Monitoring: Simon Martin
Vienna, Virginia, USA
4:10 p.m. Eastern Standard Time
Thursday, May 15th, 2014
20:10 Coordinated Universal Time
Thursday, May 15th, 2014
The dreams aren’t getting any better, but Simon is coping. It helps that PALATINATE is only running tests on him once a week, that Dr. Denham sees him every Monday and Thursday and is on-call if Simon ever needs him at another time, and that, well, he doesn’t have to go this alone. It’s obviously very terrifying for a lot of reasons to know that he’s been attached to a secret arm of an international superpower, but in at least one way it’s also a comfort: the odds of accomplishing something with his power have never been better.
It’s still a little disheartening, even so, to see people die in his visions, and when he pulls away from the gaping wound in his chest, some indeterminate number of years in the future, and returns to the world, he feels awful on account of more than just that.
“Oh? Oh. Sorry,” Simon says as he readjusts in his chair. “Sorry, Agent Heron.”
“Dan,” as Agent Heron says once again, as if this time Simon will magically feel comfortable with using the man’s first name. “What did you see this time? Anything useful?”
Simon looks to his right, where the patient is lying, asleep. He rarely meets anyone when they’re awake. Few people have been given clearance to know about him, and it’s easier to keep the trail clean if they’re never aware that he came by. Simon doesn’t get their names unless he’s speaking with them, so this one is just Number Five—out of five, so the week’s session is over.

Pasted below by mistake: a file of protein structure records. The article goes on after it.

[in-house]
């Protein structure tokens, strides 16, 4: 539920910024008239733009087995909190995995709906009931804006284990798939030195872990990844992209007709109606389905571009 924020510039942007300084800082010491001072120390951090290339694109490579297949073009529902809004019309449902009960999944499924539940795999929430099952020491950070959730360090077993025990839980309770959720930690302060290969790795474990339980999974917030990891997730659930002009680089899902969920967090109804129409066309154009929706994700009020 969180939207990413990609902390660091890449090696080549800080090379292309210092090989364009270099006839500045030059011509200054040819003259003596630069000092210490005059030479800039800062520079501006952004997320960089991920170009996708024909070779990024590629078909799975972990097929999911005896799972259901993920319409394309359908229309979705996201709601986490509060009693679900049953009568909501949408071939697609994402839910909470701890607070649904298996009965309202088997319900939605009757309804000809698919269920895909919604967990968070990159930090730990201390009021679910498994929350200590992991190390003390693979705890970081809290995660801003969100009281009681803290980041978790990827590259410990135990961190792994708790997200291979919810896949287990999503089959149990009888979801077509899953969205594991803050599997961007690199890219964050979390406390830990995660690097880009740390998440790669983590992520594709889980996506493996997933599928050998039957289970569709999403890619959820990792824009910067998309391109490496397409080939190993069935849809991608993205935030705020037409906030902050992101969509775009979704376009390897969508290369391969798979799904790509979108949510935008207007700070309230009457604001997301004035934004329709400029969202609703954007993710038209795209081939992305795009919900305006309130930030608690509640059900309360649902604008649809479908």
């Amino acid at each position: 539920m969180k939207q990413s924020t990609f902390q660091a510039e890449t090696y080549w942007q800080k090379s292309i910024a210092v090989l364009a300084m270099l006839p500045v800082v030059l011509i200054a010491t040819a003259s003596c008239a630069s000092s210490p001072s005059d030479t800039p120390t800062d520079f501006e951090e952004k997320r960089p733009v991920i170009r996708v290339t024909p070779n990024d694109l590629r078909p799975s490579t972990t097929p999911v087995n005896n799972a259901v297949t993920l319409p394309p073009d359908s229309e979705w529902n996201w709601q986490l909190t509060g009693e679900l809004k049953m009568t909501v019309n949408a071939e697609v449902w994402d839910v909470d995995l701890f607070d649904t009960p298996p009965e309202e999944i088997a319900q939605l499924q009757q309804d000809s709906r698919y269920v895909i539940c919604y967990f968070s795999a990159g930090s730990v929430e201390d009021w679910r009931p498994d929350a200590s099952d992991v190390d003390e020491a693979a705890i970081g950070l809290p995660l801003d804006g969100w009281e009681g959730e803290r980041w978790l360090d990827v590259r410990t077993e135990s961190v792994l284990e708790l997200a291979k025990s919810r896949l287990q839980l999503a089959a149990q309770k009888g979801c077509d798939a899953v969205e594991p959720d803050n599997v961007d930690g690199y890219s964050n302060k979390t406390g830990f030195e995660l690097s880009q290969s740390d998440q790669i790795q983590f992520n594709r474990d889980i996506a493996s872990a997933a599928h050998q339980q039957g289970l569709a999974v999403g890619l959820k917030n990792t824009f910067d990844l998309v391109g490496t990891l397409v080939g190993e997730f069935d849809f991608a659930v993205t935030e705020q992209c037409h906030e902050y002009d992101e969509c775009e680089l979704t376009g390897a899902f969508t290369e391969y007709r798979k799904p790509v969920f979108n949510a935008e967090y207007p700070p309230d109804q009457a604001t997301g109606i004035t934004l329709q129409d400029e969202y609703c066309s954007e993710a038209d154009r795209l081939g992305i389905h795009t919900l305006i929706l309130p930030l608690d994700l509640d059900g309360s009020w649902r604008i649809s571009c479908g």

“I found somebody new,” he says. “She…had some sort of force field going on.” They could leave the room now, if Simon wanted, but Number Five is still under anesthesia and won’t be getting up quite yet, so they have time, and the chair is comfortable, and he doesn’t want to go home. It’s still a little awkward with his mom, and compounding that awkwardness is that he knows why it’s awkward, and she knows that he knows, but he won’t say anything, so it’s just this ugly and itchy scab.
How does one deal with that, though? Simon can’t just throw the subject out there for them to talk about it. “So, Mom, I keep forgetting to mention it, but I saw you kill yourself, and I’m not sure if that’s because you thought I had died, or even if I really had died, or if it was for some other reason, and I hadn’t really thought things through until I saw that, so it’s conceivable that I could have messed up somehow, and it was my fault that you shot yourself. Oh, and your lasagna is fantastic tonight. Thanks again for making dinner.”